## 170- Quiz 3

Quiz 3 is here.

Solutions follow.

Problem 1 asks to find $\displaystyle \lim_{x\to 0^+}\frac x{|x|}$, $\displaystyle \lim_{x\to 0^-}\frac x{|x|}$, and $\displaystyle \lim_{x\to 0}\frac x{|x|}$.

Recall that $x\to 0^+$ means we are to consider values of $x$ that are closer and closer to 0, and positive, while $x\to 0^-$ means we consider values of $x$ that are closer and closer to 0, and negative.

Note that if $x>0$, then ${}|x|=x$, so $\displaystyle \frac x{|x|}=\frac {x}{x}=1$. This expression is a constant, so its value does not change as $x\to 0^+$, and we have

$\displaystyle \lim_{x\to0^+}\frac x{|x|}=1.$

Similarly, if $x<0$, then ${}|x|=-x$; think, for example, of $x=-3$. Then $|x|=3=-(-3)$. It follows that $\displaystyle \frac x{|x|}=\frac {x}{-x}=-1$. This expression is a constant, so its value does not change as $x\to 0^-$, and we have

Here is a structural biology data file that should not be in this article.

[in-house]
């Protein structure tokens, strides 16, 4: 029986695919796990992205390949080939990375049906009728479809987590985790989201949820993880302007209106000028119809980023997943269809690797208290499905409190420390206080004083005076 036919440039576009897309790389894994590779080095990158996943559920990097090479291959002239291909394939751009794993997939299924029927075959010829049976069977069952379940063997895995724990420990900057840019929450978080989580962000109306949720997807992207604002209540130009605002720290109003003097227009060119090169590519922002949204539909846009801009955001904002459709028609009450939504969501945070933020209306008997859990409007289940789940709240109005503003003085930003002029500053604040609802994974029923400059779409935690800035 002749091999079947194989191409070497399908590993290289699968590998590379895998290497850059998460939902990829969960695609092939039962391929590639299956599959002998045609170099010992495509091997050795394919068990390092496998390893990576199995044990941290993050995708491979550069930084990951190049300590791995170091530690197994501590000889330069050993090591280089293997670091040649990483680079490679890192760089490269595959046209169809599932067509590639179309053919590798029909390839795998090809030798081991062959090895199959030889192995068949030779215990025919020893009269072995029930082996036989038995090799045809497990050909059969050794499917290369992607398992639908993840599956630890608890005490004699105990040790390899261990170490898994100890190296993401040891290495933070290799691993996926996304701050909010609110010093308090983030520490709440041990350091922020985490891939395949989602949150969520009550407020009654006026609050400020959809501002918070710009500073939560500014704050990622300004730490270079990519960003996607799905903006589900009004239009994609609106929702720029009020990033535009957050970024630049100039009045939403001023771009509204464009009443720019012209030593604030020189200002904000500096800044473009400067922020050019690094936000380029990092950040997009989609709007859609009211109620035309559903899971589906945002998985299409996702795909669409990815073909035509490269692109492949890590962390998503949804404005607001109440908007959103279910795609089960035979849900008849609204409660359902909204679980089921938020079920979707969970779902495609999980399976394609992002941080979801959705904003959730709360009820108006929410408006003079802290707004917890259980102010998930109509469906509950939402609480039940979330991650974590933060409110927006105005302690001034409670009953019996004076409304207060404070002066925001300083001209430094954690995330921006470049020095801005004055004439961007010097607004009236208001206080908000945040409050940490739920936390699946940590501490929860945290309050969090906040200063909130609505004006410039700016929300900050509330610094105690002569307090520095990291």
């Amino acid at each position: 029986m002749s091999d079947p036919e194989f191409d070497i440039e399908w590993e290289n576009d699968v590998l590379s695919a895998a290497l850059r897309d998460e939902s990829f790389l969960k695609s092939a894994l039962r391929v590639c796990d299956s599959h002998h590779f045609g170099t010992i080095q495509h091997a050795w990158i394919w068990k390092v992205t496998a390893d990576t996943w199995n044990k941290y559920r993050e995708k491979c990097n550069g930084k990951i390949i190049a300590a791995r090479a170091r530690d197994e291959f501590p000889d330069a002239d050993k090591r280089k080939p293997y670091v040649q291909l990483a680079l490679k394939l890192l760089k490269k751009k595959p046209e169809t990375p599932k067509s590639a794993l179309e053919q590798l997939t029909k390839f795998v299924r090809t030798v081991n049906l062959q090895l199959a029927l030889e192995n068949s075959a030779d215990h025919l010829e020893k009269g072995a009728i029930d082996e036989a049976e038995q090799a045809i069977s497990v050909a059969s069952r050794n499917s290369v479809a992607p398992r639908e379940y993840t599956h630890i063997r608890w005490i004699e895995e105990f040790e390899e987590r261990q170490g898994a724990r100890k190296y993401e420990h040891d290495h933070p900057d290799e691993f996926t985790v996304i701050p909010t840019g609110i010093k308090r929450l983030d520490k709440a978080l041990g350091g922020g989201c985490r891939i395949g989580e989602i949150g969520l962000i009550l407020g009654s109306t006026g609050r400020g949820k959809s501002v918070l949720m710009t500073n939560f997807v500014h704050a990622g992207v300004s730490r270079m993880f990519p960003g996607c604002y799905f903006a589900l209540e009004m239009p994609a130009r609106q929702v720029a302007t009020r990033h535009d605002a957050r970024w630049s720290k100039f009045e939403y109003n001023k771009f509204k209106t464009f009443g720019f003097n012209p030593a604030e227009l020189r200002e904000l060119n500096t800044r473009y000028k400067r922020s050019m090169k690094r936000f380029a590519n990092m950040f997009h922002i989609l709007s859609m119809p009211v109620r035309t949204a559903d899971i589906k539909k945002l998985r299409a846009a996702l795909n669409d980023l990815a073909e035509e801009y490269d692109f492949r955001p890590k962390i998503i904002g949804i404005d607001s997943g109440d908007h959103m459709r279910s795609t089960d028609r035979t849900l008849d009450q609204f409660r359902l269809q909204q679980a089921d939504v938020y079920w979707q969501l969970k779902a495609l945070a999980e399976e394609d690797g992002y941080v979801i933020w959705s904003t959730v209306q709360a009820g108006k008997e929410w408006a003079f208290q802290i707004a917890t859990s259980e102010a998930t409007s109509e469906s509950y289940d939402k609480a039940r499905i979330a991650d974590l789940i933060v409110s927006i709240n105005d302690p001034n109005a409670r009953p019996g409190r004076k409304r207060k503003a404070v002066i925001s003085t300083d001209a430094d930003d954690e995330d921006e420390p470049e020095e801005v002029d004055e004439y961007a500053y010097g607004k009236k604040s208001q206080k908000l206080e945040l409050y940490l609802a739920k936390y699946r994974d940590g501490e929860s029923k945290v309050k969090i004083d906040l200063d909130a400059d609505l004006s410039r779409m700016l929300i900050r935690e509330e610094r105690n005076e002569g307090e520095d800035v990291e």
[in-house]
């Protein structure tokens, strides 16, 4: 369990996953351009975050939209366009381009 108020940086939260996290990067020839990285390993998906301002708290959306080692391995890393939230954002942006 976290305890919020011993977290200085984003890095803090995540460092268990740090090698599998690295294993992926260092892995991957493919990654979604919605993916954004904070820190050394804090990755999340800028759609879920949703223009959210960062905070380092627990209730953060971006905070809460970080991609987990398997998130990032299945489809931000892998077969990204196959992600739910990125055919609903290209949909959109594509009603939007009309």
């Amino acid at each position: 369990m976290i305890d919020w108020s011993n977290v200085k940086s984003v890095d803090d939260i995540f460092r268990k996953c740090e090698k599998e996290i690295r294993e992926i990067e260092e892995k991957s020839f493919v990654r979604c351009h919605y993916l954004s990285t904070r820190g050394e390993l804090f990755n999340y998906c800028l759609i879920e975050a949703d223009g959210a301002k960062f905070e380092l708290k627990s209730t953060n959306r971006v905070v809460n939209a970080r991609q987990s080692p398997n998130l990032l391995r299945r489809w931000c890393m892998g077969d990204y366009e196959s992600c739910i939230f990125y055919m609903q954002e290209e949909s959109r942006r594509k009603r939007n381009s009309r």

$\displaystyle \lim_{x\to0^-}\frac x{|x|}=-1.$

Finally, since $\displaystyle \lim_{x\to0^+}\frac x{|x|}\ne \lim_{x\to0^-}\frac x{|x|}$, it follows that

$\displaystyle \lim_{x\to0}\frac x{|x|}$ does not exist.

Problem 2 asks to find a formula, as simple as possible, for $f'(x)$ when $f(x)=100-10x^2$.

We have that $\displaystyle f'(x)=\lim_{\triangle x\to 0}\frac{f(x+\triangle x)-f(x)}{\triangle x}$. Since $f(x)=100-10x^2$, we have that $f(x+\triangle x)=100-10(x+\triangle x)^2$ $=100-10(x^2+2x\triangle x+(\triangle x)^2)$ $=100-10x^2-20x\triangle x-10(\triangle x)^2$ and $f(x+\triangle x)-f(x)$ $=100-10x^2-20x\triangle x-10(\triangle x)^2-(100-10x^2)$ $=-20x\triangle x-10(\triangle x)^2$, so

$\displaystyle \frac{f(x+\triangle x)-f(x)}{\triangle x}=\frac{-20x\triangle x-10(\triangle x)^2}{\triangle x}=-20 x-10\triangle x,$

and as $\triangle x\to 0$, this expression approaches $-20x-0=-20x$, i.e., $f'(x)=-20x$.